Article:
J.K. stopped going to the rectory in February 1995, at which time the sexual assaults essentially ended. He did not tell anyone about them at the time they were occurring as he was fearful that no one would believe him because "[the defendant] was a friend of the family’s [and was] a nice priest."

A.Y. first met the defendant through the church in late 1992 or 1993 when he was nine years old, and the defendant helped him prepare to receive his first communion. At twelve, he became an altar server.

The defendant was close to A.Y.’s family and spent evenings at their home watching television, socialized with A.Y.’s mother, and attended family birthday celebrations. The defendant often took A.Y. and his older brother shopping, out to eat and to the movies. At some point, A.Y.’s older brother began spending occasional nights at the rectory. Envious of his older brother, A.Y. asked the defendant if he could stay at the rectory as well. The defendant agreed, and in May 1997, when A.Y. was thirteen years old, he began spending every weekend at the rectory. The defendant bought A.Y. clothes and gifts, allowed him to watch cable television, and took him to the movies and to various recreational activities. A.Y.’s mother testified that she allowed her sons to spend time at the rectory because she believed the defendant needed help with various activities due to a heart problem.

The defendant sexually assaulted A.Y. for the first time during one of his early overnight visits. While A.Y. was scratching his foot, the defendant suggested that he go to the master bedroom so the defendant could treat it with a spray or lotion. Once in the bedroom, the defendant applied lotion and began tickling A.Y. At some point, he briefly touched A.Y.’s "private area" over his clothes and said, "feels good, [doesn’t] it?" He then kissed A.Y. on his lips. A.Y. said nothing because he felt scared, trapped and helpless. At some point, the defendant instructed A.Y. to remove his clothes, and A.Y., feeling obligated, complied. The defendant then performed fellatio on him and played a pornographic movie depicting homosexual activities.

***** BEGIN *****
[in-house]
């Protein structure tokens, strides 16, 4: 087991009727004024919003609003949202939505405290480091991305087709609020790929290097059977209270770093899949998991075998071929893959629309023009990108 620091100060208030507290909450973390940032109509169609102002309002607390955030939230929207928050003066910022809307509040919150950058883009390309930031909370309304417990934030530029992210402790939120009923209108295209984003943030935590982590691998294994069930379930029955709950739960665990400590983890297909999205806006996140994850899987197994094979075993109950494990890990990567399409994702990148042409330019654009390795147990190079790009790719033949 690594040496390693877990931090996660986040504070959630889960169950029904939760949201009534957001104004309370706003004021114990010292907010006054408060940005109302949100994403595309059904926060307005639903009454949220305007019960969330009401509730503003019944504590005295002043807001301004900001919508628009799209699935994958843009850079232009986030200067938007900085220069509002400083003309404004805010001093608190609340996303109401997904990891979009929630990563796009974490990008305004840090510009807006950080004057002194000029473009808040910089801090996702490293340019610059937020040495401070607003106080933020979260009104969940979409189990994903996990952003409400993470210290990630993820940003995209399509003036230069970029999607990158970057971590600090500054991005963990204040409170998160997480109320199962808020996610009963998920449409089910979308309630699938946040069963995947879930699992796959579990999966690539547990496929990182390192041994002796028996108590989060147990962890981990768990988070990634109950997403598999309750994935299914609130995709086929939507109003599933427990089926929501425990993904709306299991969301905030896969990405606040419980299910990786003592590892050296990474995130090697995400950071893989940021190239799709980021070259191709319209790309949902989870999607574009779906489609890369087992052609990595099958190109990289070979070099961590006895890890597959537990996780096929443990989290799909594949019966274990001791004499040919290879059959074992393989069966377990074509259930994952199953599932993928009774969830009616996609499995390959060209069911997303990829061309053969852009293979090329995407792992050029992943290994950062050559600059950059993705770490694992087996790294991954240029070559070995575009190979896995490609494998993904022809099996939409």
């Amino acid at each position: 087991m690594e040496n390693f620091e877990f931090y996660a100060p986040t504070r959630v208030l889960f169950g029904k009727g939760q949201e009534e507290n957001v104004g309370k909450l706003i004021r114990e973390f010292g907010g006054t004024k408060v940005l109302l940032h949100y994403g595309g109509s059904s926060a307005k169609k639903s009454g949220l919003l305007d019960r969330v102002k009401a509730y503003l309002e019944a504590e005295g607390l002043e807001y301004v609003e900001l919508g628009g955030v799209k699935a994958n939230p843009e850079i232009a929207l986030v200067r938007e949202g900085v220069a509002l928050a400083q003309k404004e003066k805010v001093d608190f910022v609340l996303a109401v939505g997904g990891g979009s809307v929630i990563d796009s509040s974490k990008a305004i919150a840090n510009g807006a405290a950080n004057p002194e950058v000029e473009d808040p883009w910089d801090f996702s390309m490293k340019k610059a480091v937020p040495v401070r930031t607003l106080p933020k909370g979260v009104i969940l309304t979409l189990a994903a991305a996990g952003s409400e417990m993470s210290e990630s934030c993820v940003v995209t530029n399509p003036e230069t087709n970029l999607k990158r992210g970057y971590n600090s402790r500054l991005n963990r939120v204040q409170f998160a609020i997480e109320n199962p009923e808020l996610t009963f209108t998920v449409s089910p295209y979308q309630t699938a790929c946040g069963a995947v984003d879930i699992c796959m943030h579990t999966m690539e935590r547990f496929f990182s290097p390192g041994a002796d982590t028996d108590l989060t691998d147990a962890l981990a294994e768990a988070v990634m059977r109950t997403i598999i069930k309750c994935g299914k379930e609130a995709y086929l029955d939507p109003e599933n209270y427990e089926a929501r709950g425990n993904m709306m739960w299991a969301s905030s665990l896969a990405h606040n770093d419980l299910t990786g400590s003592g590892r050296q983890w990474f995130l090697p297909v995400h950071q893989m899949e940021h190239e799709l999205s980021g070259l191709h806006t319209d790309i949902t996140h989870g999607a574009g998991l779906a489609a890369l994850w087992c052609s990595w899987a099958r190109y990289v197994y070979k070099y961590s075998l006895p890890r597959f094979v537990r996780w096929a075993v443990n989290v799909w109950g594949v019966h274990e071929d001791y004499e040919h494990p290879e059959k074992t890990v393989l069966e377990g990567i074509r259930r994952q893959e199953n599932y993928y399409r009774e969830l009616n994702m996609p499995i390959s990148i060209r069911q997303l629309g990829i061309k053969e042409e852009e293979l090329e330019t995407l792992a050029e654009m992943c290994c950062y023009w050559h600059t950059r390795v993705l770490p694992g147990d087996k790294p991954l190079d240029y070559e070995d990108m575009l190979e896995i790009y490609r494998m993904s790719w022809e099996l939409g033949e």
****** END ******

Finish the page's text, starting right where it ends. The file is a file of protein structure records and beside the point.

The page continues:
The defendant subjected A.Y. to the same type of activity on every subsequent weekend throughout the summer and into the fall of 1997. A.Y. remembered that some assaults occurred in the master bedroom while a pornographic movie was playing, and he was able to describe the substance of several different movies. He also recalled assaults occurring in the guest bedroom of the rectory in early October, and on two occasions, on the couch in the upstairs living room. The last assaults occurred just prior to Halloween in October 1997 when the defendant, while showering with A.Y., performed fellatio on him and digitally penetrated his rectum.

A.Y. first disclosed the sexual assaults to his parents on October 26, 1997. The defendant was arrested, and once the allegations became public, J.K. disclosed to the police the past sexual assaults inflicted on him. The defendant was later indicted on sixteen counts of sexual assault, including: (1) two counts of AFSA alleging that he engaged in a pattern of sexual assault on each victim, see RSA 632-A:2, III; (2) six counts of AFSA alleging that he used his position of authority to coerce the victims to submit to sexual penetration, see RSA 632-A:2, I(k); and (3) eight counts of felonious sexual assault (FSA) alleging that he inflicted sexual penetration on persons who were thirteen years of age or older and under sixteen, see RSA 632-A:3, II (Supp. 2000).